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Monday, January 10, 2011

FORSAKING ALL OTHERS (1934)

Joan Crawford, Clark Gable & Robert Montgomery star in this romantic triangle that can’t decide if it wants to make like Noël Coward’s DESIGN FOR LIVING* or be more like a Hemingway/Fitzgerald Lost Generation tale. And it dies in the attempt. Montgomery plays a tipsy scapegrace who’s about to wed Joan while longtime torch-carrier, Clark, ruefully looks on. Joe Mankiewicz, in an early writing credit, was certainly ambitious, but he loses control of the storyline and has to make Montgomery something of a cad for the plot to work itself out. This, in turn, makes Crawford look exceedingly dim and Gable a sap (or a eunuch). But the film deserves a look because of it’s . . . er, look. The great Gregg Toland co-lensed (with George Folsey) and Toland’s mastery of depth gives some of the throwaway scenes a lively visual quality rarely seen at M-G-M at the time. (Toland seems to take over when Gable shows up in a phone booth. You can’t miss the visual up-tick. The whole film comes alive, if only in fits & starts.) And give a listen to Crawford when she’s left at the altar right at the end of the first act. The line, ‘Don’t worry. I’m not going to faint. I’m not the type,’ cuts so close to the bone, she drops all pretense and seems to stop acting entirely. What difference it makes!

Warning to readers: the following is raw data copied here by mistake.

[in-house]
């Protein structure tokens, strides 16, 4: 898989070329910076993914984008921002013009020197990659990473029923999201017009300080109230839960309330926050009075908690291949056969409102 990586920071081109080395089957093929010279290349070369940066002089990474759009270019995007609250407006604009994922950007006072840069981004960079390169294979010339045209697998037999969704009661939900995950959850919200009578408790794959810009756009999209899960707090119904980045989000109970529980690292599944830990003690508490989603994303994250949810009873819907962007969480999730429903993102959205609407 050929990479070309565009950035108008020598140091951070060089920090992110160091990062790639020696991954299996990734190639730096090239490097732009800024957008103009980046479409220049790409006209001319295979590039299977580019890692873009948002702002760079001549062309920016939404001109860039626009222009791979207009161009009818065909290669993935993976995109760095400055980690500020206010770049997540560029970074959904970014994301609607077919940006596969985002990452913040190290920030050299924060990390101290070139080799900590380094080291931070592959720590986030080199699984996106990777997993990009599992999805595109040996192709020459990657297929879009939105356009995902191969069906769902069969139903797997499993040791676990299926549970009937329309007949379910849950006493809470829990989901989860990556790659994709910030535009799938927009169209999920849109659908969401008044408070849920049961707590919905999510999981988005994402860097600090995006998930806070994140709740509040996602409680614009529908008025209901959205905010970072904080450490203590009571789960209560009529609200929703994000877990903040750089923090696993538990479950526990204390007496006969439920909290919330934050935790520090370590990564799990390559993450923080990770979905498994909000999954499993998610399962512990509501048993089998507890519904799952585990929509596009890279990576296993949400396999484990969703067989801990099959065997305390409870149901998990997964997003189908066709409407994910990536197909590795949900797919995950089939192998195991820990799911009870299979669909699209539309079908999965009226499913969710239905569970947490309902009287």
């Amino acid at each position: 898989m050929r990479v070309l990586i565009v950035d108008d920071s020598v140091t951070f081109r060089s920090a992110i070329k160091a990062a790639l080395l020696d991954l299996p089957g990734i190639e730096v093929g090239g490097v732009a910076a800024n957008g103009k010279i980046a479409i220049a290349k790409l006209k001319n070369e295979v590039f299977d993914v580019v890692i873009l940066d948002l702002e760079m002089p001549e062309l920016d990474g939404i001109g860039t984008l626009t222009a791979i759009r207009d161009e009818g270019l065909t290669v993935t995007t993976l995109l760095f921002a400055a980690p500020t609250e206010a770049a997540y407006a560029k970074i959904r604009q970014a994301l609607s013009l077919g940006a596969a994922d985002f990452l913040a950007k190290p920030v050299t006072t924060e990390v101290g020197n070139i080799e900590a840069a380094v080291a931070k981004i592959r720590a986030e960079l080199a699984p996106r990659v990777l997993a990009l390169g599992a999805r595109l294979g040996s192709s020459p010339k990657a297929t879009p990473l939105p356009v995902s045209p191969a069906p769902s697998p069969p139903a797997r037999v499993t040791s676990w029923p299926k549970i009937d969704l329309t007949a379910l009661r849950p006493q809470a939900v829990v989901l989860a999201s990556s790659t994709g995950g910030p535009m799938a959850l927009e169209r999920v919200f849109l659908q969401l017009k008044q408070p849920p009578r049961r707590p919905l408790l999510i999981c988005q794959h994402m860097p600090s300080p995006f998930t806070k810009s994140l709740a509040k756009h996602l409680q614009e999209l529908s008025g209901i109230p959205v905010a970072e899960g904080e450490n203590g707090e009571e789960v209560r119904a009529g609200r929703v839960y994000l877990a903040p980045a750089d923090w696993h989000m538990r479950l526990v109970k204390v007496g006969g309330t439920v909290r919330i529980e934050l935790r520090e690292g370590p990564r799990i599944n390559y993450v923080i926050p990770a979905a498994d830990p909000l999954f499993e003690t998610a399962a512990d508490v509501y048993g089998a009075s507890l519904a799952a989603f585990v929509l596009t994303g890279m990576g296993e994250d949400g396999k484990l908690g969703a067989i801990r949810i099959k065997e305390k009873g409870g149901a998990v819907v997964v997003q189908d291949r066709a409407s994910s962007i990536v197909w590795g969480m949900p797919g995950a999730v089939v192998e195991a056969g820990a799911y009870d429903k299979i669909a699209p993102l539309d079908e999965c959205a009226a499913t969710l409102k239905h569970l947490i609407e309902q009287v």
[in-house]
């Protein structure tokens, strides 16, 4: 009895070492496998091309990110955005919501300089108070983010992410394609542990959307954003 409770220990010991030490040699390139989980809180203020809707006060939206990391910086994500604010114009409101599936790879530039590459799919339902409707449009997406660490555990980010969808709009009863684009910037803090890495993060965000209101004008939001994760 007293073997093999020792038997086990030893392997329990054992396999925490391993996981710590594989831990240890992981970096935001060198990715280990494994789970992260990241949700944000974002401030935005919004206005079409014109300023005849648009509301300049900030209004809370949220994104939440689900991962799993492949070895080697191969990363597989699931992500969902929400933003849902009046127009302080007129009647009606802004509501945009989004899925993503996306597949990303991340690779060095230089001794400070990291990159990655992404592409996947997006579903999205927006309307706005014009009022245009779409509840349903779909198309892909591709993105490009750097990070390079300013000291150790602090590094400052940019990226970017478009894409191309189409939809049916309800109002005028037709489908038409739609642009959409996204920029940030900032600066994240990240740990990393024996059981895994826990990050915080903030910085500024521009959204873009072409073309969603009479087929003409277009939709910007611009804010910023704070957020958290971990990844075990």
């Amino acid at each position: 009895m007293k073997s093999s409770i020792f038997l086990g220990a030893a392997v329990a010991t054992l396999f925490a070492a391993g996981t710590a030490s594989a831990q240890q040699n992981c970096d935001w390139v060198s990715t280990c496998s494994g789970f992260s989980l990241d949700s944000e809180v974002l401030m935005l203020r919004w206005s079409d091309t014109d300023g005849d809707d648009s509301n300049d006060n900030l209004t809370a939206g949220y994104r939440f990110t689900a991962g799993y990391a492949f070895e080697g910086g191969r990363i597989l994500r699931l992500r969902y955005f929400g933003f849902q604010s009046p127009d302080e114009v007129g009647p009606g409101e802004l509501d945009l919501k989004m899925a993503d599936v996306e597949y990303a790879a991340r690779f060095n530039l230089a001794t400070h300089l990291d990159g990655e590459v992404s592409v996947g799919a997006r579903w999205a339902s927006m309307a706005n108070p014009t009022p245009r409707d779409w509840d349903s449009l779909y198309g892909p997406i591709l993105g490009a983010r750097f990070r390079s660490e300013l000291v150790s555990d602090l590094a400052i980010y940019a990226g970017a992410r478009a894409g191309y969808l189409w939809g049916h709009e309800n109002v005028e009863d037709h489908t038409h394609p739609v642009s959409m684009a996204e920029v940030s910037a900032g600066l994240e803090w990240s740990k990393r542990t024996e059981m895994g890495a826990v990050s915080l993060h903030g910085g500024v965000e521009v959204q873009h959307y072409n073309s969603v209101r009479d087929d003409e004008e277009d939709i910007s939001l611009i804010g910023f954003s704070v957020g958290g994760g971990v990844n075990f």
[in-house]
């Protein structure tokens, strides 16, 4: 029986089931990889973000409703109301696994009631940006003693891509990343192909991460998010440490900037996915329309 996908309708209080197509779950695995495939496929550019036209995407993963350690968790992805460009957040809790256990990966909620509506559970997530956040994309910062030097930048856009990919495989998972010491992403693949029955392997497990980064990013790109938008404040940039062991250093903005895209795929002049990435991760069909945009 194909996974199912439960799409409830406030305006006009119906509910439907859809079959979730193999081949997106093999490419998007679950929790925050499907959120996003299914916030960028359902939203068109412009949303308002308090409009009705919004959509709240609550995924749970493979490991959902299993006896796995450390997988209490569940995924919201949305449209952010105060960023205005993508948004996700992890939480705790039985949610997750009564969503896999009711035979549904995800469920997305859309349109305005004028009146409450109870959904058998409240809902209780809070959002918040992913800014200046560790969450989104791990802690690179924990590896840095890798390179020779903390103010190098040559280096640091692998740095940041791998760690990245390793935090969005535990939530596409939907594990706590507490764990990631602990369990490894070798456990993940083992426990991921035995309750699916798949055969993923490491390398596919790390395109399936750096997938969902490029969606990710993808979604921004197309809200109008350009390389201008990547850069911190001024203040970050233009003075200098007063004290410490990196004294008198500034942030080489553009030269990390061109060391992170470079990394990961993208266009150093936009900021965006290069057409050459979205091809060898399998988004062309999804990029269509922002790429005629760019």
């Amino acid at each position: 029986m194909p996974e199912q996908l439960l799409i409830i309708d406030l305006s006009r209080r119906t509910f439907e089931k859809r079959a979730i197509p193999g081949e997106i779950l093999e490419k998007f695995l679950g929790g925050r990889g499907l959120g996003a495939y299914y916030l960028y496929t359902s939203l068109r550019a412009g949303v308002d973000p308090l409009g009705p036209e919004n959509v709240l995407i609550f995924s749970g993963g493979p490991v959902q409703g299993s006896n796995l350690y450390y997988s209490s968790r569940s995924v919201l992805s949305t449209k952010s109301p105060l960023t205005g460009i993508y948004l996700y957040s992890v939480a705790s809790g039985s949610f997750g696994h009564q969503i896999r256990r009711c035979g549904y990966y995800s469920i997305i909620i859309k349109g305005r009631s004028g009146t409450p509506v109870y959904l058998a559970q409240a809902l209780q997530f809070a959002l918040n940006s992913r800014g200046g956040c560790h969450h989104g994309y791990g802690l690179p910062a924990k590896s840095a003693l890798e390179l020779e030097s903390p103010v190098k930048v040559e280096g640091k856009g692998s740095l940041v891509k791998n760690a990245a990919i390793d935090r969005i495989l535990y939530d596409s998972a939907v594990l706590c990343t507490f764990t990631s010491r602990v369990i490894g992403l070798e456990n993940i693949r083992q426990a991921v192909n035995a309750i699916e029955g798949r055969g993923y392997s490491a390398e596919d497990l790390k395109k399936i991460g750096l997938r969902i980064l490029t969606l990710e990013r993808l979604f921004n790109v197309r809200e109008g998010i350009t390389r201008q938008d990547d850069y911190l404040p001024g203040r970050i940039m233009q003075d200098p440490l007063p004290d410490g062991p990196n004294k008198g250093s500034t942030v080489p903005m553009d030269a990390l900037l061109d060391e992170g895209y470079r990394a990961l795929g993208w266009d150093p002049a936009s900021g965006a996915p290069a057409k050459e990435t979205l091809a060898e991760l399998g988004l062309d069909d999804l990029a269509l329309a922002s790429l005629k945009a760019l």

WATCH THIS, NOT THAT: *The Lubitsch/Hecht very free adaptation of Coward's DESIGN FOR LIVING/'33 is wildly underrated. And Montgomery can also 'do' Coward, try him in PRIVATE LIVES/'31.

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